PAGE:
Barr did not lie in any of these statements. He did not, as some people insist, commit perjury. I haven’t found a sentence he has written or said that cannot be defended as truthful on its own terms, if only in some literal sense. But it is possible to mislead without lying. One can be dishonest before Congress without perjury. And one can convey sweeping untruths without substantial factual misstatement. This is what Barr has been doing since that first letter. And it is utterly beneath the United States Department of Justice. [emphasis added — jhj]

There’s a whole lot more after that setup and I’ll leave it to those interested in the details to go to The Atlantic and read the whole thing.

FILED UNDER: Law and the Courts, Russia Investigation, US Politics
James Joyner
About James Joyner
James Joyner is a Security Studies professor at Marine Corps University's Command and Staff College and a nonresident senior fellow at the Scowcroft Center for Strategy and Security at the Atlantic Council. He's a former Army officer and Desert Storm vet. Views expressed here are his own. Follow James on Twitter @DrJJoyner.

Comments

  1. OzarkHillbilly says:

    Let me be the first to say, “I told you so.” 😉

  2. Teve says:

    the Friday after the Mueller report came out, on what I still think of as the MacNeil Lehrer NewsHour, David Brooks said “well he threw away whatever reputation he still had.”

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  3. Kylopod says:

    Well, James, we told you so. Here is what you wrote when the Barr “summary” that now even he admits wasn’t a summary first broke:

    “The reason I think this is likely an accurate but incomplete summary is that the truth will come out sooner rather than later. I’d be shocked if Barr stakes his reputation of a provable lie.”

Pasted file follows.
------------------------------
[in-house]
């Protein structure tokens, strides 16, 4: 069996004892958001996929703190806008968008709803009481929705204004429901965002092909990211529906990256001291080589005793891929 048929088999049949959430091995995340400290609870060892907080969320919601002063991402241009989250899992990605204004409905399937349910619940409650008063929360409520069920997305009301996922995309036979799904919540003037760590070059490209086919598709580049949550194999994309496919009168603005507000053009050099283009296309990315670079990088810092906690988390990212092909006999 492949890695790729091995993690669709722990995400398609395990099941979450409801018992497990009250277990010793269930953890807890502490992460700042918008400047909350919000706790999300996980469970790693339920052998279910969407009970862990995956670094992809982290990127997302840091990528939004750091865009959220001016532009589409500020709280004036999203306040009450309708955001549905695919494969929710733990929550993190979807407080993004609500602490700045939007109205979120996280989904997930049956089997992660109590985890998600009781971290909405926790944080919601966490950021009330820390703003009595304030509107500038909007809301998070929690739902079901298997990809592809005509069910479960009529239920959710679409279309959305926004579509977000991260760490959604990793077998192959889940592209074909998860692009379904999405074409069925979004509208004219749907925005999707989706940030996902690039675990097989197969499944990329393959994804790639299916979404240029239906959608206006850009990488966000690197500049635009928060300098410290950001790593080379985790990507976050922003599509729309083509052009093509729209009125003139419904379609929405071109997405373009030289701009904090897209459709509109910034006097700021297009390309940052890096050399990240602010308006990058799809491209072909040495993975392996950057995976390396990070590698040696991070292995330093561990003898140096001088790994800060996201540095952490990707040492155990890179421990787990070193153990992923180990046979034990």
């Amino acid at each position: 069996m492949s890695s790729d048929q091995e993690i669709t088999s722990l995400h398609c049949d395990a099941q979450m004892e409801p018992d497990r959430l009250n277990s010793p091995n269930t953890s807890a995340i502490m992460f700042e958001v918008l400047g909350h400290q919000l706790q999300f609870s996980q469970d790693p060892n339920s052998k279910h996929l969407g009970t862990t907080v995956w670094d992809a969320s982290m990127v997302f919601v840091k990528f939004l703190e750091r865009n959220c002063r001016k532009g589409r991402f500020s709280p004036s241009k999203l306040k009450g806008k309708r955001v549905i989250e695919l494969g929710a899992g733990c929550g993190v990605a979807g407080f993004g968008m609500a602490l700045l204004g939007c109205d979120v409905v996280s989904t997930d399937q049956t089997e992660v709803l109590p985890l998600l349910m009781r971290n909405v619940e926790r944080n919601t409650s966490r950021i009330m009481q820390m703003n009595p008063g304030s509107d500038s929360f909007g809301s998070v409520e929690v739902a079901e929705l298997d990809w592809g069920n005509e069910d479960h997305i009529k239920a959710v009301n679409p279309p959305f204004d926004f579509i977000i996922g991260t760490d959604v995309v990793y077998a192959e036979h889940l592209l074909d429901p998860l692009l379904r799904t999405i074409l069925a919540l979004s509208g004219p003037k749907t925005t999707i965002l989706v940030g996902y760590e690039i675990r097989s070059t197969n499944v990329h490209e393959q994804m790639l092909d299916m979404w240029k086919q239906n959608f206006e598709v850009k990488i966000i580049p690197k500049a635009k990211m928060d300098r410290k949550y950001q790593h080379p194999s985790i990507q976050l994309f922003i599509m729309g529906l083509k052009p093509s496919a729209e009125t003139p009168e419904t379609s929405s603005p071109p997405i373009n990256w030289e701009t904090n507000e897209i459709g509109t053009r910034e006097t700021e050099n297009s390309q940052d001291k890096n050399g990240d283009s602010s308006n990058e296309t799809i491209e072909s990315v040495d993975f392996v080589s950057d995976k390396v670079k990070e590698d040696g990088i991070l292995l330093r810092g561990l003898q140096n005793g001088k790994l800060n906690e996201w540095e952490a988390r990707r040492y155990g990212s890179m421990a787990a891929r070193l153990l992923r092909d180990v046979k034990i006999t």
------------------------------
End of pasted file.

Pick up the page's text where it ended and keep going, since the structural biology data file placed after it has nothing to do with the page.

And here’s what I said to you in response:

    “In other words, you’d be shocked if Barr behaved exactly like all other Trump appointees have behaved…. There are, of course, several gray areas in which Barr could have avoided an outright, provable lie while still succeeding in the basic goal of covering up real crimes committed by Trump.”

    Are you ready to admit you were a bit hasty in trusting Barr?

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  4. Kathy says:

    “If we cannot lie, we must make the truth lie for us.”

    Isaac Asimov

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  5. Gustopher says:

    it would be a short-lived win in that the full report will get out soon.

    Was it a short-lived win?

    He blunted the full effect of the Mueller report findings, which are incredibly damning, and he has inserted himself as a story, further obscuring the report.

    Also, his testimony before the Senate went beyond misleading, into the territory of lying and perjury.

    He’s not throwing himself on his sword to protect Trump, but he is eating dog shit off the sidewalk to protect Trump. I don’t understand the loyalty towards Trump, when Trump shows no loyalty to others, but maybe this time it will turn out different.

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  6. Moosebreath says:

    While I respect Wittes, I think Barr has committed perjury at least with respect to his characterizations of Mueller’s responses to Barr’s summary, both in yesterday’s Senate testimony and in the earlier testimony before the House, where he said he did not know why the reports came out that Mueller’s staff was unhappy with his summary.

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  7. JKB says:

    That’s a sad revelation of someone in psychic distress. Well, it’s published now, time will sort it all out. But is very revealing of someone who viewed the Mueller investigation as a political investigation instead of being governed by criminal investigation standards and practices. Mueller’s letter, revealed yesterday, indicates that Mueller, or at least his acquiescing to his team, also tried to do political under the guise of criminal. Their problem with Barr seems to be that he isn’t one of the new, smear in the media, prosecutor-types.